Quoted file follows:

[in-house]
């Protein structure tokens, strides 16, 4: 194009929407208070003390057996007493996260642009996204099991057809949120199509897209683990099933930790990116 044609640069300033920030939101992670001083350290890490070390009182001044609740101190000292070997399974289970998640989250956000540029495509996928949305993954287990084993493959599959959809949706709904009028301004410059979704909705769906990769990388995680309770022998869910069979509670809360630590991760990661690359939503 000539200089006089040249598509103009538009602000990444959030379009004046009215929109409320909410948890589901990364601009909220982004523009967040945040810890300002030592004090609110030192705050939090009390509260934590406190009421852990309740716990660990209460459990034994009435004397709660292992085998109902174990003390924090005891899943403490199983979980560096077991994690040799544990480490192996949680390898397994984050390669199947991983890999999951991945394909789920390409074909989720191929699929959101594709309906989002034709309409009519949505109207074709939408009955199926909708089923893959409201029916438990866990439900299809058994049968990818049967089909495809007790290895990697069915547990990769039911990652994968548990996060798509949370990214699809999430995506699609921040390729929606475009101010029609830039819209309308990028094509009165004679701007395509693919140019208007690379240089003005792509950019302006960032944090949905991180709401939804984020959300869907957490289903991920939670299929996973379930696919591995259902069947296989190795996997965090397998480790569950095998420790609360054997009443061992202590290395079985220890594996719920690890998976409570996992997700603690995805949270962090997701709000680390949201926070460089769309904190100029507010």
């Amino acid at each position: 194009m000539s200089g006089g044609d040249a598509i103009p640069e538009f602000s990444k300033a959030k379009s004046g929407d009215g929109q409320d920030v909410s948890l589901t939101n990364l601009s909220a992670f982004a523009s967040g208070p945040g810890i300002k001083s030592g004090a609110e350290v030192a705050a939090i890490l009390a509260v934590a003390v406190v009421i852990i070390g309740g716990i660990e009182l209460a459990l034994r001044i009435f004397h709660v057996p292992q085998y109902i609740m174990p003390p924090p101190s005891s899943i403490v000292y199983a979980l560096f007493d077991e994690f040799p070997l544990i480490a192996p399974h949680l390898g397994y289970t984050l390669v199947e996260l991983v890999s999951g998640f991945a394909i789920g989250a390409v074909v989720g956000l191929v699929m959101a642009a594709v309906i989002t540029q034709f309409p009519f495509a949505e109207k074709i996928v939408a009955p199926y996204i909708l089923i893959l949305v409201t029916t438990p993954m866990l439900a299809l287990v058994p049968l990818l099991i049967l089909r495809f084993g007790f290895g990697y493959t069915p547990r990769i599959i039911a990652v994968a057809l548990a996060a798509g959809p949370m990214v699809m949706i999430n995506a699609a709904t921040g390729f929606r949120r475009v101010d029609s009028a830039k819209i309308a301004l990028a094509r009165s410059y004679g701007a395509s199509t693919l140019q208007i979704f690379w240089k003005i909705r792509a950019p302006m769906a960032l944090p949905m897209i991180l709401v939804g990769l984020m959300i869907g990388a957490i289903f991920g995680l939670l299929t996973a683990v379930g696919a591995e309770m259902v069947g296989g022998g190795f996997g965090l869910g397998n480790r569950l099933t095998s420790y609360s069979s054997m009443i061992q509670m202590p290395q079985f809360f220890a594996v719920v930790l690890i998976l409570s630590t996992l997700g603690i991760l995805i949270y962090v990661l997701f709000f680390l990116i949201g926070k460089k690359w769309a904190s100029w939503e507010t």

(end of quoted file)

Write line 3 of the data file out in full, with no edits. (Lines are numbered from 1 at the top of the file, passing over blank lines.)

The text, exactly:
């Amino acid at each position: 194009m000539s200089g006089g044609d040249a598509i103009p640069e538009f602000s990444k300033a959030k379009s004046g929407d009215g929109q409320d920030v909410s948890l589901t939101n990364l601009s909220a992670f982004a523009s967040g208070p945040g810890i300002k001083s030592g004090a609110e350290v030192a705050a939090i890490l009390a509260v934590a003390v406190v009421i852990i070390g309740g716990i660990e009182l209460a459990l034994r001044i009435f004397h709660v057996p292992q085998y109902i609740m174990p003390p924090p101190s005891s899943i403490v000292y199983a979980l560096f007493d077991e994690f040799p070997l544990i480490a192996p399974h949680l390898g397994y289970t984050l390669v199947e996260l991983v890999s999951g998640f991945a394909i789920g989250a390409v074909v989720g956000l191929v699929m959101a642009a594709v309906i989002t540029q034709f309409p009519f495509a949505e109207k074709i996928v939408a009955p199926y996204i909708l089923i893959l949305v409201t029916t438990p993954m866990l439900a299809l287990v058994p049968l990818l099991i049967l089909r495809f084993g007790f290895g990697y493959t069915p547990r990769i599959i039911a990652v994968a057809l548990a996060a798509g959809p949370m990214v699809m949706i999430n995506a699609a709904t921040g390729f929606r949120r475009v101010d029609s009028a830039k819209i309308a301004l990028a094509r009165s410059y004679g701007a395509s199509t693919l140019q208007i979704f690379w240089k003005i909705r792509a950019p302006m769906a960032l944090p949905m897209i991180l709401v939804g990769l984020m959300i869907g990388a957490i289903f991920g995680l939670l299929t996973a683990v379930g696919a591995e309770m259902v069947g296989g022998g190795f996997g965090l869910g397998n480790r569950l099933t095998s420790y609360s069979s054997m009443i061992q509670m202590p290395q079985f809360f220890a594996v719920v930790l690890i998976l409570s630590t996992l997700g603690i991760l995805i949270y962090v990661l997701f709000f680390l990116i949201g926070k460089k690359w769309a904190s100029w939503e507010t």